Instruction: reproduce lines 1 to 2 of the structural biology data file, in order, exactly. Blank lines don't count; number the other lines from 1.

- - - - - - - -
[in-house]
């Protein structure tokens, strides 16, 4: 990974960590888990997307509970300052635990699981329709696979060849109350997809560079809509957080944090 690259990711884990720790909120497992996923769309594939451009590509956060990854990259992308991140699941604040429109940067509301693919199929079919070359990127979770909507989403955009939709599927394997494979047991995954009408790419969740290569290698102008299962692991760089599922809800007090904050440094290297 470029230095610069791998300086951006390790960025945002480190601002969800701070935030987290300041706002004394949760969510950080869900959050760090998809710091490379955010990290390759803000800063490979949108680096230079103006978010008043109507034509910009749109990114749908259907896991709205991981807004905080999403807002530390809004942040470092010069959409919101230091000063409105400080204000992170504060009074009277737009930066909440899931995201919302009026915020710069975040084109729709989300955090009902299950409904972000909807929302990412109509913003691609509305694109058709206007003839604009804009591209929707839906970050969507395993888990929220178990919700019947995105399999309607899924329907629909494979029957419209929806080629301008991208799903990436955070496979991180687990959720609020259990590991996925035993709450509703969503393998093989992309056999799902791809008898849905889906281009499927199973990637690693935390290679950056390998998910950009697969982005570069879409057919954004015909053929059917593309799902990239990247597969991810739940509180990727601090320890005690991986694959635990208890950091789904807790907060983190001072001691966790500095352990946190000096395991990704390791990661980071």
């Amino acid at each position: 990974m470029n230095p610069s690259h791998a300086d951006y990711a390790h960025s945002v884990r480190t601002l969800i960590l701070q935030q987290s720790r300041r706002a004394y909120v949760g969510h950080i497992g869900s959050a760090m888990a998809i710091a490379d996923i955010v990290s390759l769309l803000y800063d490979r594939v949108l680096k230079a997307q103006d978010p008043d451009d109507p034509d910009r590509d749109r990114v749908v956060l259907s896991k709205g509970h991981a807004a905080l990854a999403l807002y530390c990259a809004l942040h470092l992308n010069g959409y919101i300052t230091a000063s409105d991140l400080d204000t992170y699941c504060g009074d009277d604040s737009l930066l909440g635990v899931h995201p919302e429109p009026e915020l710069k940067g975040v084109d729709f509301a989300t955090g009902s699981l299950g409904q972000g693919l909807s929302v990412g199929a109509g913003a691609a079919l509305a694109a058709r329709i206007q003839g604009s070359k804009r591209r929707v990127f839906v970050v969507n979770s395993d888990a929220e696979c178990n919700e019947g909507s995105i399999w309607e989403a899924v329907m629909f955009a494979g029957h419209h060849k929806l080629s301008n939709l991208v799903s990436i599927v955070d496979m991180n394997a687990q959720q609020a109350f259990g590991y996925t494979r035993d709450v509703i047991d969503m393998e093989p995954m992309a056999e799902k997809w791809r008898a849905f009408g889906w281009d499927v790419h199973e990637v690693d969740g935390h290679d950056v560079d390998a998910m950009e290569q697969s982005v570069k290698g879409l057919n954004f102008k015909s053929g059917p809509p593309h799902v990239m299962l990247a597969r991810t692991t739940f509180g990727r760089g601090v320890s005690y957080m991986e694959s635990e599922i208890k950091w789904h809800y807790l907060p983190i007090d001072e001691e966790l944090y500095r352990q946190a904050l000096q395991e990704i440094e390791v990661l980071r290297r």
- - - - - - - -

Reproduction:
[in-house]
């Protein structure tokens, strides 16, 4: 990974960590888990997307509970300052635990699981329709696979060849109350997809560079809509957080944090 690259990711884990720790909120497992996923769309594939451009590509956060990854990259992308991140699941604040429109940067509301693919199929079919070359990127979770909507989403955009939709599927394997494979047991995954009408790419969740290569290698102008299962692991760089599922809800007090904050440094290297 470029230095610069791998300086951006390790960025945002480190601002969800701070935030987290300041706002004394949760969510950080869900959050760090998809710091490379955010990290390759803000800063490979949108680096230079103006978010008043109507034509910009749109990114749908259907896991709205991981807004905080999403807002530390809004942040470092010069959409919101230091000063409105400080204000992170504060009074009277737009930066909440899931995201919302009026915020710069975040084109729709989300955090009902299950409904972000909807929302990412109509913003691609509305694109058709206007003839604009804009591209929707839906970050969507395993888990929220178990919700019947995105399999309607899924329907629909494979029957419209929806080629301008991208799903990436955070496979991180687990959720609020259990590991996925035993709450509703969503393998093989992309056999799902791809008898849905889906281009499927199973990637690693935390290679950056390998998910950009697969982005570069879409057919954004015909053929059917593309799902990239990247597969991810739940509180990727601090320890005690991986694959635990208890950091789904807790907060983190001072001691966790500095352990946190000096395991990704390791990661980071």